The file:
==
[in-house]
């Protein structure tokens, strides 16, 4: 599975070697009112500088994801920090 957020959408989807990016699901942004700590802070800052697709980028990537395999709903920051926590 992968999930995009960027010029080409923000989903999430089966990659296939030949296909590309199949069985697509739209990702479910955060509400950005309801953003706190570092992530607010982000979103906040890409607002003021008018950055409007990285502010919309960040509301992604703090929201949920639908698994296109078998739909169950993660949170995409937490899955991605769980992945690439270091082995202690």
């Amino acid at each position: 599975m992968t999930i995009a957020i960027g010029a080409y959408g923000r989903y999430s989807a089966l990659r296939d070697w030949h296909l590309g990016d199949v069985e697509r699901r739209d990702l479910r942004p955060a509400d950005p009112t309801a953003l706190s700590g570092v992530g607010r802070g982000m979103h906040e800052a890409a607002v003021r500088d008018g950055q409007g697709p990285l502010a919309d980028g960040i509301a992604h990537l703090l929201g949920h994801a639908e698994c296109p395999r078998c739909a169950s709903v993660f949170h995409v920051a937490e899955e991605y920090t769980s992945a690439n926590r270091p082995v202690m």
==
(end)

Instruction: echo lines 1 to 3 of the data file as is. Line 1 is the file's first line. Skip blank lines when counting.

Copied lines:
[in-house]
């Protein structure tokens, strides 16, 4: 599975070697009112500088994801920090 957020959408989807990016699901942004700590802070800052697709980028990537395999709903920051926590 992968999930995009960027010029080409923000989903999430089966990659296939030949296909590309199949069985697509739209990702479910955060509400950005309801953003706190570092992530607010982000979103906040890409607002003021008018950055409007990285502010919309960040509301992604703090929201949920639908698994296109078998739909169950993660949170995409937490899955991605769980992945690439270091082995202690």
């Amino acid at each position: 599975m992968t999930i995009a957020i960027g010029a080409y959408g923000r989903y999430s989807a089966l990659r296939d070697w030949h296909l590309g990016d199949v069985e697509r699901r739209d990702l479910r942004p955060a509400d950005p009112t309801a953003l706190s700590g570092v992530g607010r802070g982000m979103h906040e800052a890409a607002v003021r500088d008018g950055q409007g697709p990285l502010a919309d980028g960040i509301a992604h990537l703090l929201g949920h994801a639908e698994c296109p395999r078998c739909a169950s709903v993660f949170h995409v920051a937490e899955e991605y920090t769980s992945a690439n926590r270091p082995v202690m």